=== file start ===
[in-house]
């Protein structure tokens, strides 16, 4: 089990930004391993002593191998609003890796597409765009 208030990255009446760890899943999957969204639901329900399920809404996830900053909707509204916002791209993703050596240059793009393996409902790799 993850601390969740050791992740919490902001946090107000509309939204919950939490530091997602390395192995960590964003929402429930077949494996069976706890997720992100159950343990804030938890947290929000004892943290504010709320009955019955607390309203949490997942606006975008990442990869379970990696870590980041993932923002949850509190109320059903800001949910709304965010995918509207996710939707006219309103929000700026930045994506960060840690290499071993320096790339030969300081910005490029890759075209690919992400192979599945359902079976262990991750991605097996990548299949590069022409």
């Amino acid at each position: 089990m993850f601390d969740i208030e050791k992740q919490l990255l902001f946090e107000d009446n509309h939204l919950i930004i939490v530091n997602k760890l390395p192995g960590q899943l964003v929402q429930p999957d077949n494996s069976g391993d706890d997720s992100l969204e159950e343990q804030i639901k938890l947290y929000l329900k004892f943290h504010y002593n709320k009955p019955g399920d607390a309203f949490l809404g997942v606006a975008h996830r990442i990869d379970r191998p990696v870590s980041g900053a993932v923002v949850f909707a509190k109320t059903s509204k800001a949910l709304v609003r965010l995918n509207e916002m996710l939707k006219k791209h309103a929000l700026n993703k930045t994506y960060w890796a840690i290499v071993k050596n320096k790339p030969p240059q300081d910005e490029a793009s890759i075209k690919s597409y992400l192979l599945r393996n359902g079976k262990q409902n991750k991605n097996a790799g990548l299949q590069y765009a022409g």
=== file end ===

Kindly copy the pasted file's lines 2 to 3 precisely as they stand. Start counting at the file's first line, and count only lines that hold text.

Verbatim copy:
């Protein structure tokens, strides 16, 4: 089990930004391993002593191998609003890796597409765009 208030990255009446760890899943999957969204639901329900399920809404996830900053909707509204916002791209993703050596240059793009393996409902790799 993850601390969740050791992740919490902001946090107000509309939204919950939490530091997602390395192995960590964003929402429930077949494996069976706890997720992100159950343990804030938890947290929000004892943290504010709320009955019955607390309203949490997942606006975008990442990869379970990696870590980041993932923002949850509190109320059903800001949910709304965010995918509207996710939707006219309103929000700026930045994506960060840690290499071993320096790339030969300081910005490029890759075209690919992400192979599945359902079976262990991750991605097996990548299949590069022409």
């Amino acid at each position: 089990m993850f601390d969740i208030e050791k992740q919490l990255l902001f946090e107000d009446n509309h939204l919950i930004i939490v530091n997602k760890l390395p192995g960590q899943l964003v929402q429930p999957d077949n494996s069976g391993d706890d997720s992100l969204e159950e343990q804030i639901k938890l947290y929000l329900k004892f943290h504010y002593n709320k009955p019955g399920d607390a309203f949490l809404g997942v606006a975008h996830r990442i990869d379970r191998p990696v870590s980041g900053a993932v923002v949850f909707a509190k109320t059903s509204k800001a949910l709304v609003r965010l995918n509207e916002m996710l939707k006219k791209h309103a929000l700026n993703k930045t994506y960060w890796a840690i290499v071993k050596n320096k790339p030969p240059q300081d910005e490029a793009s890759i075209k690919s597409y992400l192979l599945r393996n359902g079976k262990q409902n991750k991605n097996a790799g990548l299949q590069y765009a022409g």